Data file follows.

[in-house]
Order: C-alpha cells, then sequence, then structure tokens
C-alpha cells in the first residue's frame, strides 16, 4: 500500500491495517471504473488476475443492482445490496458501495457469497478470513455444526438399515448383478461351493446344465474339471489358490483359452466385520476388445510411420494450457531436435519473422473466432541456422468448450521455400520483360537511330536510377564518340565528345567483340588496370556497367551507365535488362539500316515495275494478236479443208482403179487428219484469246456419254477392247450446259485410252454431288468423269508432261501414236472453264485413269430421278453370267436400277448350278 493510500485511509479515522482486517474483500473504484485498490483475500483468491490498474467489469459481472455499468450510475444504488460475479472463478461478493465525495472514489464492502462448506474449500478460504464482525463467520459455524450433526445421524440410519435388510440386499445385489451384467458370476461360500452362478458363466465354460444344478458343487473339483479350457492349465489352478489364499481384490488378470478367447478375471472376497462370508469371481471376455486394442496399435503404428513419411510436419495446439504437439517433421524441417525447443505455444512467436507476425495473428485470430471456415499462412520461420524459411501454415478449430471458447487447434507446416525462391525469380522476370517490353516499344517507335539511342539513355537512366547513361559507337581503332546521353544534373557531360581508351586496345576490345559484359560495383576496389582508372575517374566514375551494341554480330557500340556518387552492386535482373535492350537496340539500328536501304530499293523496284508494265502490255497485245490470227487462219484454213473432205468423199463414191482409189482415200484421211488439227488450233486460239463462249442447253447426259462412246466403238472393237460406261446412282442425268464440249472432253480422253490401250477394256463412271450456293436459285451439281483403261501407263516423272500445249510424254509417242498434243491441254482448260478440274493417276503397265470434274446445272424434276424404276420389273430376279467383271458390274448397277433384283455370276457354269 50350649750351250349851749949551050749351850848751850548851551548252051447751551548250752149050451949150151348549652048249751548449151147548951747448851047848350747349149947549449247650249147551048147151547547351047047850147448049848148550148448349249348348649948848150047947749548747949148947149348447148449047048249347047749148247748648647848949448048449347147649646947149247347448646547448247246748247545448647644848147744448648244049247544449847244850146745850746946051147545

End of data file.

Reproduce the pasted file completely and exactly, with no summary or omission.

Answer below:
[in-house]
Order: C-alpha cells, then sequence, then structure tokens
C-alpha cells in the first residue's frame, strides 16, 4: 500500500491495517471504473488476475443492482445490496458501495457469497478470513455444526438399515448383478461351493446344465474339471489358490483359452466385520476388445510411420494450457531436435519473422473466432541456422468448450521455400520483360537511330536510377564518340565528345567483340588496370556497367551507365535488362539500316515495275494478236479443208482403179487428219484469246456419254477392247450446259485410252454431288468423269508432261501414236472453264485413269430421278453370267436400277448350278 493510500485511509479515522482486517474483500473504484485498490483475500483468491490498474467489469459481472455499468450510475444504488460475479472463478461478493465525495472514489464492502462448506474449500478460504464482525463467520459455524450433526445421524440410519435388510440386499445385489451384467458370476461360500452362478458363466465354460444344478458343487473339483479350457492349465489352478489364499481384490488378470478367447478375471472376497462370508469371481471376455486394442496399435503404428513419411510436419495446439504437439517433421524441417525447443505455444512467436507476425495473428485470430471456415499462412520461420524459411501454415478449430471458447487447434507446416525462391525469380522476370517490353516499344517507335539511342539513355537512366547513361559507337581503332546521353544534373557531360581508351586496345576490345559484359560495383576496389582508372575517374566514375551494341554480330557500340556518387552492386535482373535492350537496340539500328536501304530499293523496284508494265502490255497485245490470227487462219484454213473432205468423199463414191482409189482415200484421211488439227488450233486460239463462249442447253447426259462412246466403238472393237460406261446412282442425268464440249472432253480422253490401250477394256463412271450456293436459285451439281483403261501407263516423272500445249510424254509417242498434243491441254482448260478440274493417276503397265470434274446445272424434276424404276420389273430376279467383271458390274448397277433384283455370276457354269 50350649750351250349851749949551050749351850848751850548851551548252051447751551548250752149050451949150151348549652048249751548449151147548951747448851047848350747349149947549449247650249147551048147151547547351047047850147448049848148550148448349249348348649948848150047947749548747949148947149348447148449047048249347047749148247748648647848949448048449347147649646947149247347448646547448247246748247545448647644848147744448648244049247544449847244850146745850746946051147545